“If you asked me today, are we in an ideal position from a packaging standpoint? I’d say probably not,” Radin said. “We have some work to do in that respect. But we’ve made progress.

“One [of the priorities] is the back office. It’s really critical for us, setting up an infrastructure from a data capture standpoint, how to capture data and how to leverage that for marketing opportunities.”

The BBL, which launched in 1987, faces competition from other European leagues also trying to make themselves the continent’s pre-eminent basketball competition. Notably, this has seen France’s LNB recently deepen its ties with the National Basketball Association (NBA). Even so, Radin believes his organisation offers great potential for commercial partners.

“If you look at the overall basketball economy in the UK today, there’s enormous headroom,” he said.

“We are in discussions with numerous partners that identify with us the ability to build that marketplace and make it bigger, have an entry-level position and then the ability to exploit that growth as it occurs.

“If I walk around any city and go into sports retailers, there’s very little, if any, presence or shelf space for basketball. Some might look at that as ‘gee, there’s no interest in the market or the retailers have determined that [basketball] is not a beneficial business’. To me that screams opportunity. Every inch of shelf space we get is upside.”

On the broadcast front, the league has a domestic rights deal with Sky Sports, another pay-TV network, covering the 2022/23 season. Beyond that, Radin states that he sees free-to-air (FTA) as integral to drumming up broader interest.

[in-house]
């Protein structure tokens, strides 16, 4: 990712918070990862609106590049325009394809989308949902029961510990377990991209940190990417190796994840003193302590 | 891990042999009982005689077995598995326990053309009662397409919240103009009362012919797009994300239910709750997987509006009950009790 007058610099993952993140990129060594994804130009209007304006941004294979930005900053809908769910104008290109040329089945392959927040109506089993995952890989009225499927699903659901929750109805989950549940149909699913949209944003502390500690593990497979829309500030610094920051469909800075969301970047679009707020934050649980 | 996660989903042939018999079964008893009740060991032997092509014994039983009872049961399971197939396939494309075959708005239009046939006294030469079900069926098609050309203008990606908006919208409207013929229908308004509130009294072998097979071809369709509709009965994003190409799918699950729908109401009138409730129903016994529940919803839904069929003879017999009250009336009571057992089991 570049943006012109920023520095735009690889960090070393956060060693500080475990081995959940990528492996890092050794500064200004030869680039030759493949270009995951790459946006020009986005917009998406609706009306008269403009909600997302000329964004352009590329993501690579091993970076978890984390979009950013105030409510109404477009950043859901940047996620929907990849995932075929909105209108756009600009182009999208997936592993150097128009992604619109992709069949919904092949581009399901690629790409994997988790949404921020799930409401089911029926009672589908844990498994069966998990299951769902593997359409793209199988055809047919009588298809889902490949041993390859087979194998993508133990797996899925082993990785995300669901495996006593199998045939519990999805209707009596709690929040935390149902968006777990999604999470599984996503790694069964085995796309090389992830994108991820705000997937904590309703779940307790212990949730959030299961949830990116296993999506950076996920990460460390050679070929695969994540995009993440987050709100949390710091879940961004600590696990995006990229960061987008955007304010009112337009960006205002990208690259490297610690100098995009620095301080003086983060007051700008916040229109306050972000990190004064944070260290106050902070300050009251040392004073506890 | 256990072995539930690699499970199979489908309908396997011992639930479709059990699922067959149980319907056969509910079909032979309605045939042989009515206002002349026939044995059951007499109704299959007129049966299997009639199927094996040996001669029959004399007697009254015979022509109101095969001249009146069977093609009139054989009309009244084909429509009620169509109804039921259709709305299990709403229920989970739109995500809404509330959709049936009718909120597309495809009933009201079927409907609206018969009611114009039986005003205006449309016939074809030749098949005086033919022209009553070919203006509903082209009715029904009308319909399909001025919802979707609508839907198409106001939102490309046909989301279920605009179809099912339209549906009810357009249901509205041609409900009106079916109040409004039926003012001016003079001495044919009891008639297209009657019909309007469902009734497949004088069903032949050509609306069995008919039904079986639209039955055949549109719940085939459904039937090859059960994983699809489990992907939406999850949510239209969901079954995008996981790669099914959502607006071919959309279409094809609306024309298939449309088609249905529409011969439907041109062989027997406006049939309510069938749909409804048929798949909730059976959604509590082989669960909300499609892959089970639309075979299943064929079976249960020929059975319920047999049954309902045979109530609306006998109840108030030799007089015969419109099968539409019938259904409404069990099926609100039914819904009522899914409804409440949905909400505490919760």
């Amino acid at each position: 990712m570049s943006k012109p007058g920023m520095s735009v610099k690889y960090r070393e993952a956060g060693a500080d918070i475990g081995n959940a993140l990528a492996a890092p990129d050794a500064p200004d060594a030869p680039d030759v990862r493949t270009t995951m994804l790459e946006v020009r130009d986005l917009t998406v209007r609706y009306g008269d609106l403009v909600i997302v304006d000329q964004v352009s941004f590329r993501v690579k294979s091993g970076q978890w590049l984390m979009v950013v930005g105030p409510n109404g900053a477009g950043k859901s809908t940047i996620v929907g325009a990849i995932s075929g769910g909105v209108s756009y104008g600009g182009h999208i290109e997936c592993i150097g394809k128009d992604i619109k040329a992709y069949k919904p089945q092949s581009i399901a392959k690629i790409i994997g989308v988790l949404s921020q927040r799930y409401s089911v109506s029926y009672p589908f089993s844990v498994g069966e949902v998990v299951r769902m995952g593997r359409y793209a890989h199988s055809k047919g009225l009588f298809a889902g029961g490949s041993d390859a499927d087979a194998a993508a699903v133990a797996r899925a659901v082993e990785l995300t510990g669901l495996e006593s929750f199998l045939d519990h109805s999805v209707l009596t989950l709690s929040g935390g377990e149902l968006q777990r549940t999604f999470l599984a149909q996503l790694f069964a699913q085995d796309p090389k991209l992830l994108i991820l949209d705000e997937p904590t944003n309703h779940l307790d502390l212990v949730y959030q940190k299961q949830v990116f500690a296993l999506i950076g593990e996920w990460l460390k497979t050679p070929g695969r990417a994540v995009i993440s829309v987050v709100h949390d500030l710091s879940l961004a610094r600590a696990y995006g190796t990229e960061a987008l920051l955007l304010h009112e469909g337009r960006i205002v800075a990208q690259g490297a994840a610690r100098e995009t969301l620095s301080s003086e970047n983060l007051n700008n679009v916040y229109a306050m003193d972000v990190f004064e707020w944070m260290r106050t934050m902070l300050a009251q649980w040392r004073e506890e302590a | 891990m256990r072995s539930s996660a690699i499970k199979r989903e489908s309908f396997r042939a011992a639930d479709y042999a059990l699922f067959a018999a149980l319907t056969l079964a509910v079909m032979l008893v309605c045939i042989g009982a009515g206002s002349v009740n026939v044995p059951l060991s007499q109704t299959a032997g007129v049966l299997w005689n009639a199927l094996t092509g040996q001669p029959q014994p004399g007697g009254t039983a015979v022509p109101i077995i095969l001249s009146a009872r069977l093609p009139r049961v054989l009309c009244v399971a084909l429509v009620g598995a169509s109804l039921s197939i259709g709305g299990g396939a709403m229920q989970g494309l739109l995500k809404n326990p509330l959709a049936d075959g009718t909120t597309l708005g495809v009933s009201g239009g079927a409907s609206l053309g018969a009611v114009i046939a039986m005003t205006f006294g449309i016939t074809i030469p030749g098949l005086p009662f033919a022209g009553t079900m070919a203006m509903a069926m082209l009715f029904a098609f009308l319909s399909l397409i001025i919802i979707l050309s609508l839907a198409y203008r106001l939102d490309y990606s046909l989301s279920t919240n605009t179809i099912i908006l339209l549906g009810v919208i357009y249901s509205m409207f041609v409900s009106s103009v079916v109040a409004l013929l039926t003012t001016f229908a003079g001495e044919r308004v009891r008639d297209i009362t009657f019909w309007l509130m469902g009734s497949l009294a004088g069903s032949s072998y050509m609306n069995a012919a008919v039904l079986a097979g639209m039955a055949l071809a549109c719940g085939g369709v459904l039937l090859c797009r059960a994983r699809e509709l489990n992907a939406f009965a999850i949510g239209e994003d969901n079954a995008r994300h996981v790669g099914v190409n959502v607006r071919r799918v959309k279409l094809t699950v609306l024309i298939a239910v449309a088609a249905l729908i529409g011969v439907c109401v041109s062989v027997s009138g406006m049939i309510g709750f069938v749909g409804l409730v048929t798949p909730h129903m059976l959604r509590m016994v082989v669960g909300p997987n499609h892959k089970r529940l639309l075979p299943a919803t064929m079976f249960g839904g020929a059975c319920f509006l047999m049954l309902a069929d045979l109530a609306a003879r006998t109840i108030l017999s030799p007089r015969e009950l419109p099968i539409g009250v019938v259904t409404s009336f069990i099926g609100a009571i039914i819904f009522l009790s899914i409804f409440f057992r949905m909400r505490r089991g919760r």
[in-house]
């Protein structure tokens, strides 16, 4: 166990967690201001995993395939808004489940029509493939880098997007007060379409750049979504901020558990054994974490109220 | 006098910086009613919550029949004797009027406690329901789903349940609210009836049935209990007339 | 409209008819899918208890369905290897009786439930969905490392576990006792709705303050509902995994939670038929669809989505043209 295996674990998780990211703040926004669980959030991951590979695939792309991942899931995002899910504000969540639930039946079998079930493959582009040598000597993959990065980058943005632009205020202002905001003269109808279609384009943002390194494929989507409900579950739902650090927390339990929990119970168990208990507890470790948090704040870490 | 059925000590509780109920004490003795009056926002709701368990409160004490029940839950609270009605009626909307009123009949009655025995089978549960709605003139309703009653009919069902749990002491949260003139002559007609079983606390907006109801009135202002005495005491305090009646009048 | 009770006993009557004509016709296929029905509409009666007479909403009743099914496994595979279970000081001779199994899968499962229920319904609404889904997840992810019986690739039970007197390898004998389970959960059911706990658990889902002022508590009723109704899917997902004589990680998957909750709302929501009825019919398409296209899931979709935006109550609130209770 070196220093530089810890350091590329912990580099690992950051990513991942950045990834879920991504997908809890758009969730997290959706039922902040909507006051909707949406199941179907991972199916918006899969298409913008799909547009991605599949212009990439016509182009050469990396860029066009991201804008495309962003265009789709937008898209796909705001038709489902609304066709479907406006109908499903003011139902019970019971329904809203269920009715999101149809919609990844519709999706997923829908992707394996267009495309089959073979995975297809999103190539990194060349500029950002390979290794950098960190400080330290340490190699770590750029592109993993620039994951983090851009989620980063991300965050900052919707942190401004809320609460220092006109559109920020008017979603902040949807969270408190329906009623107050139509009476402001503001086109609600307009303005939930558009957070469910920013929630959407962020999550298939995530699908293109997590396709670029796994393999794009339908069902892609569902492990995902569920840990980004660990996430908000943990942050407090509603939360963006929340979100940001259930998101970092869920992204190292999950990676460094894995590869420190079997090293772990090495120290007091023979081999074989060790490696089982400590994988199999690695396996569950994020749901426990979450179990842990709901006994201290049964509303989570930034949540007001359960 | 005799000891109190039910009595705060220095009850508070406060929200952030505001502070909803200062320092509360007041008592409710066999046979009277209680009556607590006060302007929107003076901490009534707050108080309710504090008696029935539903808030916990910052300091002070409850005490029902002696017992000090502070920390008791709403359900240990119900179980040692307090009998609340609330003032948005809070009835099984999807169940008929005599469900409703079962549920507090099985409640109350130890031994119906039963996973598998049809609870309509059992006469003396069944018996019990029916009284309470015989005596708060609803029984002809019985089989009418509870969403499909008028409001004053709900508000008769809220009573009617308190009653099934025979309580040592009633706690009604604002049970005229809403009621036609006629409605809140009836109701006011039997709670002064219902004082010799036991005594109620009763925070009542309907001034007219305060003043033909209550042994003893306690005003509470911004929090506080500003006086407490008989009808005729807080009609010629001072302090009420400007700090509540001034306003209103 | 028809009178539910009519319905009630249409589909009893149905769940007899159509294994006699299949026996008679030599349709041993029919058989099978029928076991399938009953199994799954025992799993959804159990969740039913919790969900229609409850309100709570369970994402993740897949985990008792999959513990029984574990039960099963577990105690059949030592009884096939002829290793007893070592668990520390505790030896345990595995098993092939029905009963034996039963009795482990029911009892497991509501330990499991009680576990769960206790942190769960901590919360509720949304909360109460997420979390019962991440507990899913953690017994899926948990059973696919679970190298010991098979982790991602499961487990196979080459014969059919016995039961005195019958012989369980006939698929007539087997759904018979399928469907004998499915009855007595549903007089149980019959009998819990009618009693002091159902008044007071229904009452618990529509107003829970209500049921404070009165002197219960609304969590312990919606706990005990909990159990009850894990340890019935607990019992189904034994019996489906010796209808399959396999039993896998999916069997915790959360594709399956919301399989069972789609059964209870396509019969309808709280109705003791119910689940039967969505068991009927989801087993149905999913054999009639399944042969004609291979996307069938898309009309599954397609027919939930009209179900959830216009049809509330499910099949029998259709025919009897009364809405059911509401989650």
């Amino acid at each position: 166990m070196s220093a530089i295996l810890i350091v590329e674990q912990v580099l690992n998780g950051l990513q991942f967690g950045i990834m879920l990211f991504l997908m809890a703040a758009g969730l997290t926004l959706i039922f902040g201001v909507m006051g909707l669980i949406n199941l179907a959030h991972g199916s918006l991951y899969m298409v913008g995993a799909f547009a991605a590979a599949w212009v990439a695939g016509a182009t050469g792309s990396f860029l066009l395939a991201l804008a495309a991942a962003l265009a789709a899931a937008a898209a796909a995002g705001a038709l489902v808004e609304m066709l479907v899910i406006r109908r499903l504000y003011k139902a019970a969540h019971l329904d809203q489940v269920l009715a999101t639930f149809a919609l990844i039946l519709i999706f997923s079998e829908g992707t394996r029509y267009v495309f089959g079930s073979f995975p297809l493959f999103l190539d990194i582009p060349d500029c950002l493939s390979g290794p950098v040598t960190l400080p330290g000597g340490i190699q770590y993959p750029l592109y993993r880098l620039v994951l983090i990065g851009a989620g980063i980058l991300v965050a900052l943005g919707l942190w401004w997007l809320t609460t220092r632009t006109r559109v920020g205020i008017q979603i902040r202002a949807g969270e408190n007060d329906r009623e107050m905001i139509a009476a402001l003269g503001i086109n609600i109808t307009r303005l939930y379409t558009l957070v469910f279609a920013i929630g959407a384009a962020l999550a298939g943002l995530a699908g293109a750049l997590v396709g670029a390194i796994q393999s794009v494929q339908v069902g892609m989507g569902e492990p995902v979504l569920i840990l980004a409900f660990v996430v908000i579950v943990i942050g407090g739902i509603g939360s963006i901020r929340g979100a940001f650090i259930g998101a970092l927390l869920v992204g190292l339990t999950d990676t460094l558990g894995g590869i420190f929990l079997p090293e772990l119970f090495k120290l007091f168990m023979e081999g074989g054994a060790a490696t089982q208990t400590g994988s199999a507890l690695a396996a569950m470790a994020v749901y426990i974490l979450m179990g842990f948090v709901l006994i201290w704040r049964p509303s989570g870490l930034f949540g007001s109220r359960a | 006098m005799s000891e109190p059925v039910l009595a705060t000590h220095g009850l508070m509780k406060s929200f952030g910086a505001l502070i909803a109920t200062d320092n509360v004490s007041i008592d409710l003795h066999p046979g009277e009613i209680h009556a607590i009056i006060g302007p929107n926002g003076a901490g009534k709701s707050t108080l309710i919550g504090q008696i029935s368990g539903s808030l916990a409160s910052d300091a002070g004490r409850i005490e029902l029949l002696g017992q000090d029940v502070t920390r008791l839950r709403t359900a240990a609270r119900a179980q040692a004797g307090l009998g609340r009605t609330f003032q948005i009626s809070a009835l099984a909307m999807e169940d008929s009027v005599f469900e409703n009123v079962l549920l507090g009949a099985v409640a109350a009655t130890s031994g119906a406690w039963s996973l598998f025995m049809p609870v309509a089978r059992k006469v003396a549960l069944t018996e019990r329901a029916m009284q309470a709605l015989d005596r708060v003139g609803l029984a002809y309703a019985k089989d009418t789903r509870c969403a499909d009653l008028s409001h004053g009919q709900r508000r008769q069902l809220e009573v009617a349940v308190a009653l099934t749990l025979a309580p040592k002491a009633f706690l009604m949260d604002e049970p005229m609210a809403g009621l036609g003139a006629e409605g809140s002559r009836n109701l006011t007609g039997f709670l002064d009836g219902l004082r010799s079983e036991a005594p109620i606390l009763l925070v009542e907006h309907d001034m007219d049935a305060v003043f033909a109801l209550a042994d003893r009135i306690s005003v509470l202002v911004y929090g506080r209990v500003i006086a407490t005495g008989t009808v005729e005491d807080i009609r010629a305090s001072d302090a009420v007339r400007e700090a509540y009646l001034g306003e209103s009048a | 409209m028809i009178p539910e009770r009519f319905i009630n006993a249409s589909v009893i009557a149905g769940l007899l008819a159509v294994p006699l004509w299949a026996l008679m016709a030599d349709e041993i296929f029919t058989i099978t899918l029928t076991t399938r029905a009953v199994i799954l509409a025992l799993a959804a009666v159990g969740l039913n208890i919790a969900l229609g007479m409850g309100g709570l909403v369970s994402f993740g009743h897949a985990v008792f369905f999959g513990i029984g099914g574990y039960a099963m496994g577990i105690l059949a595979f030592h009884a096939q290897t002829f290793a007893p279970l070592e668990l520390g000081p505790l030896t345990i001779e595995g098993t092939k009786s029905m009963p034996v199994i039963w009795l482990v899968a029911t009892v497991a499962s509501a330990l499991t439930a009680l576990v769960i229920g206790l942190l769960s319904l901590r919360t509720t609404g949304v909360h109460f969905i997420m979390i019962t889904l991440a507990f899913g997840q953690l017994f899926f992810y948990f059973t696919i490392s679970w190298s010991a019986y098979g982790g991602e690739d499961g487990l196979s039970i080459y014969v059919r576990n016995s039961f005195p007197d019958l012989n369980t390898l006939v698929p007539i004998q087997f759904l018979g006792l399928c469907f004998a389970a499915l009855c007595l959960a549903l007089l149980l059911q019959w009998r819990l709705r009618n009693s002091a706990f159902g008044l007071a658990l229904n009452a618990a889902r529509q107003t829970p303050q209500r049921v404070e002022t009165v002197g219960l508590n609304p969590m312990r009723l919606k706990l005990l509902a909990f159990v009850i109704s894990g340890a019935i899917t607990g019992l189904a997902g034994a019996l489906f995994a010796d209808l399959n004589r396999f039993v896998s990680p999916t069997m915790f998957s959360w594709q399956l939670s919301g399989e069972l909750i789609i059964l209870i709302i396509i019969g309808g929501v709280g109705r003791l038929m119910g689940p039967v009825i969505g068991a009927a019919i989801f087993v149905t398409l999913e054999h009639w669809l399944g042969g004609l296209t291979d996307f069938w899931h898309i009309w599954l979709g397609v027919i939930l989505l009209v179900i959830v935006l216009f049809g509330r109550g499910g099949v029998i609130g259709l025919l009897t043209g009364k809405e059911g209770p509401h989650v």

“I expect to be principally free-to-air, it is critically important for us,” he said. “Before we start talking about paid options, subscription-based options, we’re going to need to generate a much larger audience footprint.

“The decline of linear television viewing has, of course, led to the advancement of streamers. In parallel with that, the value of live properties has increased dramatically.

“The confluence of these events has led to an environment that I think is actually really attractive for us. We produce a lot of live programming, we’ve got 20-plus live hours of programming a week. We have a very attractive [demographic] for any type of programmer looking to get a younger [audience]. Seventy per cent of our viewership today is between the ages of 13 to 34.

“Perhaps, amongst the most attractive features is that on a relative cost per hour basis our programming is inexpensive. That’s not me negotiating against myself, it’s a reality of what the marketplace looks like to put an hour of a drama, comedy or reality show on air.

“With all of those streaming hubs, those companies need to build shelf space. And they need to fill shelf space with economically attractive programming and attractive from a demographic perspective.

“As a result of all of those factors, we’re getting a lot of interest.”